Mukbangs are also helpful to those who have restrictions in their diet. For someone who may be deadly allergic to shellfish, he/she can imagine that experience by watching another person enjoy the dish. While it is not the same as twisting off the claws of a lobster and eating the meat, watching and listening to another person do just that allows the viewer to be a part of that experience. Moreover, a deadly food allergy may keep someone from sharing a communal meal with friends; the sounds of a Mukbang video could recreate that experience. Lastly, and no less important, Mukbangs act in opposition to the unrealistic beauty standards of society; while society’s expectations push us to always keep our figure, a Mukbanger’s response is to eat senselessly. Therefore, Mukbangs embody our fantasies; we live vicariously through the broadcaster.
Mukbangs have introduced a new format for cooking shows. Rather than emphasizing cheesy background music and eccentric hosts on cable tv, Mukbangs strip all these effects away, so that viewers can truly appreciate the essence of cooking in the kitchen: it’s not just about what the dish tastes like in the end, but also the auditory experience. On cooking shows, a lot of the focus ends up on what the plate looks like, or what steps go in what order—it is a visual experience, in general. When it comes to Mukbangs, people watching the videos get to enjoy the relaxing sounds of cooking, and the focus is not on copying the recipe: Sedacca states, “with ASMR it becomes more about the sound than the taste.” The alternate format promotes cooking to a larger audience instead of gearing towards stay-at-home moms. Mukbang cooking videos tend to be more of a minimalist everyday perspective rather than displaying cooking as a luxurious commodity. Mukbangs show us that it is no longer about becoming the cook, but appreciating the cooking being done, and the sound adds to the intimacy of the event. With Mukbangs it is as if your mom were cooking in the kitchen.
In doing so, Mukbangs can also advocate for cultural awareness, as viewers are exposed to different foods that the host enjoys. By seeing a host they trust enjoy foreign food, it encourages the viewer to possibly try that food or visit that country in the future. A popular example of this would be when kpop idol Hwasa from group Mamamoo went on a South Korean tv show called I Live Alone and ate gopchang (cattle intestines) at a nearby restaurant. After the video went viral, the Korean BBQ restaurant industry exploded within a day, so much so, that the dish was reportedly sold out in all of Seoul, Korea.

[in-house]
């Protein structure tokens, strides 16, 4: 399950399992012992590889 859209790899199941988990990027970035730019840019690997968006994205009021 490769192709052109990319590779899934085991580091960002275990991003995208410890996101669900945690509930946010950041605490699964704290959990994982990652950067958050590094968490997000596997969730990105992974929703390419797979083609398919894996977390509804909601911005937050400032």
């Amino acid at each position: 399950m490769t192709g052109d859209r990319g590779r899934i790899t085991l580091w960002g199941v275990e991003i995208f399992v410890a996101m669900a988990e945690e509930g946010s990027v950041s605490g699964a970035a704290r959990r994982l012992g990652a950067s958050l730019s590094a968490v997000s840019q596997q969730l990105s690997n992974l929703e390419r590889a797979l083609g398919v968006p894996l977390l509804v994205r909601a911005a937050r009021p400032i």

As for me, nowadays I watch Mukbangs when I miss home. Now that I am away at college, many of my meals consist of dining hall food. Where I go to school, Korean restaurants are scarce and do not taste the same as home. There is something about a well-cooked Korean meal that Korean restaurants at school cannot replicate. So, when I am away at college, I often watch Korean Mukbangs to tap into the comfort of home, through sound and images.
Mukbang watchers have an array of audience members; people watch it to lose weight, for ASMR, or simply when they are eating alone. Mukbangs challenge social norms; although it may be rude to slurp spaghetti noodles in public, Mukbang is evidence that some people enjoy those exact sounds. Likewise, as more people begin to live individualistic lives, the eating broadcasts make up for this difference in human interaction. For those trying to lose weight, Mukbangs offer the option of seeing someone “eat their feelings” without you yourself having to overindulge or feel guilt.
More importantly, Mukbang is a relevant example that listening can be a tactile experience: through vibrations and also from sensations through the body. It challenges the listening audience to be present and appreciate the essence of food, and cooking as a sustaining artform. The aforementioned is especially true for cooking shows where the audience listens for the calming sounds that come with cooking instead of listening to what seems like a sales pitch to best copy the recipe. Mukbang makes cooking and, consequently, eating into healing activities instead of something that is reserved solely for those who have the time. Mukbangs are making a social difference by promoting Korean culture, spreading cultural awareness through food, and helping to lessen the feeling of loneliness. While Mukbangs were previously seen as fetishized or weird they are now challenging our preconceived notions on how, what, and with who we should enjoy food.
Featured image: “Korean Food – Korean Kimchi and BBQ Cooking Meat (Creative Commons)” by Flickr user Sous Chef, CC BY 2.0
David Lee is a Korean American Junior at Binghamton University studying Finance and Marketing. In his free time he likes to read, work out, or watch TV. He is an avid fan of Game of Thrones, Rick and Morty, and Got7.